One final point on gameplay: you only start out with 41 cards, some of which are duplicates. You have to fight against Kaiba and win in order to get new cards, and since there are 311 cards included in the game, it might take quite a while to win them all. Thankfully, that will provide you with ample opportunity to learn the game and play around with card combinations, and it will also help you grow intimately familiar with just about every card there is, as you will learn how they work by using them.

Visually, the game is fairly unexciting. It is a card game, and a vast majority of the time, you are just looking at cards with absolutely no animation. On occasion, there will be a cut scene with Kaiba, and it is terribly animated (think South Park, only not funny). I think there was a big missed opportunity here, as it could have been really cool to see special animations for the fights/cards. I know in the television show, you actually see the creatures summoned and see their magic and fighting happen (Don't ask how I know this… I just do). Either way, graphically, the game does what it needs to do, and very little more.

The best thing about the audio in the game was the music, at least until I realized that they only had two songs and each one just looped on forever. The tracks were some fairly upbeat high energy techno tracks that looped on, ad nauseam. Had they incorporated a couple more tracks of a similar vein, it would have alleviated much of the problem. The other problem with the audio was the hearing Kaiba constantly repeat the same things over and over whenever he or I played a card, “Prepare to feel sting of cold steel! I am summoning VORSE RAIDER!”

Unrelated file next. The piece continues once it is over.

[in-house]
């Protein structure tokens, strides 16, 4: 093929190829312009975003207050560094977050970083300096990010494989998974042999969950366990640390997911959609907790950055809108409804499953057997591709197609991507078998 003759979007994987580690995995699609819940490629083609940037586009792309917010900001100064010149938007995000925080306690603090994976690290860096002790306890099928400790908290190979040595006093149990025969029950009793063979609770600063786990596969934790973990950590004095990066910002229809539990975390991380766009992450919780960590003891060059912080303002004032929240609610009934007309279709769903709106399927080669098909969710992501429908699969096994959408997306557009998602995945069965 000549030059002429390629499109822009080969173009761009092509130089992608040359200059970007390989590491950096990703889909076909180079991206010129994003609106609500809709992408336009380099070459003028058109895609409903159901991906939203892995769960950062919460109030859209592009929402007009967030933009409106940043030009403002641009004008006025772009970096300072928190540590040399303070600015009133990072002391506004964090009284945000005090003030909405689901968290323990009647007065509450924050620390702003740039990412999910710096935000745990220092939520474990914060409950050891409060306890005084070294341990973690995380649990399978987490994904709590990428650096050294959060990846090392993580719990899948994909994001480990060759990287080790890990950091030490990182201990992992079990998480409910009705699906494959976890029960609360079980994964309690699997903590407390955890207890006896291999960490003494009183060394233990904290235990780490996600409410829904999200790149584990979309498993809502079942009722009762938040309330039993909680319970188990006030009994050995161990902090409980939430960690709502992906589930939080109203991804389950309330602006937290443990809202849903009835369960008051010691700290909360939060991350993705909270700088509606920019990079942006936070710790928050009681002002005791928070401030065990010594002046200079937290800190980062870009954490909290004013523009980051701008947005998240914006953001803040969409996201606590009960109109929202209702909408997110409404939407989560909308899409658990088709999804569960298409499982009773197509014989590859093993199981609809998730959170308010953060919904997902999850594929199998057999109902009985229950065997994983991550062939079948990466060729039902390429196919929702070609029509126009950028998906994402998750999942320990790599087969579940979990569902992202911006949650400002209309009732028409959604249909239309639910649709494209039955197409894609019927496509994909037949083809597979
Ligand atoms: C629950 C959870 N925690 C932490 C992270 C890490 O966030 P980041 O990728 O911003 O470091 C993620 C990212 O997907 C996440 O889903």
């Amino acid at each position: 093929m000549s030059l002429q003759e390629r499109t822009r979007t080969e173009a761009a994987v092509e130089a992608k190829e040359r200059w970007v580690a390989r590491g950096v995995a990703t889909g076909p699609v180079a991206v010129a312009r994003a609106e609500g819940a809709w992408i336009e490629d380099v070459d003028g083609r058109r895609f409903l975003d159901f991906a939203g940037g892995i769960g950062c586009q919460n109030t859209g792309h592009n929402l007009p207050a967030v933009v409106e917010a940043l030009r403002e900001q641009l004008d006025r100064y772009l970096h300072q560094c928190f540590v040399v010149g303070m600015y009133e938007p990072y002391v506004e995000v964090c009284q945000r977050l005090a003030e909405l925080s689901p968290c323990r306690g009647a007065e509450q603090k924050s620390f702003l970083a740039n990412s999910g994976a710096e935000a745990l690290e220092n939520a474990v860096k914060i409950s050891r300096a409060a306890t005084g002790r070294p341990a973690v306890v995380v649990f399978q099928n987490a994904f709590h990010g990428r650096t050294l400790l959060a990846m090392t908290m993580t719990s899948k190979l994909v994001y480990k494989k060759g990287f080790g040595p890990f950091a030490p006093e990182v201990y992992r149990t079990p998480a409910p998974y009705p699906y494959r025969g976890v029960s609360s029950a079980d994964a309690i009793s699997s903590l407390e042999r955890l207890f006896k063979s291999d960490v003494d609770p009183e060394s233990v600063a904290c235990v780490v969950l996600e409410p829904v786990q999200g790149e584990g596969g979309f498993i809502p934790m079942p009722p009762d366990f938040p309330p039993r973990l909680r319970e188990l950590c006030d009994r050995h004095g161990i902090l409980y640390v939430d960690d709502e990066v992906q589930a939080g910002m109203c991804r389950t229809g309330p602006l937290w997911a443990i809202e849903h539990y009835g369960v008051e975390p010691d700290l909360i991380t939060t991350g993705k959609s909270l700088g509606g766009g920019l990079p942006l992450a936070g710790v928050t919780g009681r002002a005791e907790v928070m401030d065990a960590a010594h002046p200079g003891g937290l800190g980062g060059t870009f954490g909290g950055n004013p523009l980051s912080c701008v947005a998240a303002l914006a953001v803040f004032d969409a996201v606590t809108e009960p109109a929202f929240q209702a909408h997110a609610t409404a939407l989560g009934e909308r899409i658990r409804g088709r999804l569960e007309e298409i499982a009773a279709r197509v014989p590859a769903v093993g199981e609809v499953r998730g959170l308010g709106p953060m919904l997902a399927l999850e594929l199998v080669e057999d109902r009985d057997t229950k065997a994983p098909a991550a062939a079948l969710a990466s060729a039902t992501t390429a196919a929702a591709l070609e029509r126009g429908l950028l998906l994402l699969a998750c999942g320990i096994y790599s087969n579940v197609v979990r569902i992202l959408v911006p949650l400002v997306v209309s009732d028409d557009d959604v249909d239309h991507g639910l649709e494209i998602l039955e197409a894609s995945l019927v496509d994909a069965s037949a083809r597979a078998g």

This game is definitely not for everyone. There are really only three distinct groups that I could see deriving much pleasure out of this game. Hardcore Yu-Gi-Oh fans may very well enjoy this due to the fact that it is Yu-Gi-Oh. People who have never played a collectable card game due to the prohibitive costs of acquiring the cards may also find enjoyment out of this, as it provides the chance to play the games without having to spend ludicrous amounts of cash on cards. Huge fans of the Yu-Gi-Oh card game may very well be able to use this to help them construct theoretical decks in order to test them out and see how they handle. While I do not fit into any of those categories, I did enjoy the way the card game played and had fun. Kaiba the Revenge does what it is intended to do, and it even entertains you at the same time.

Score: 6.5/10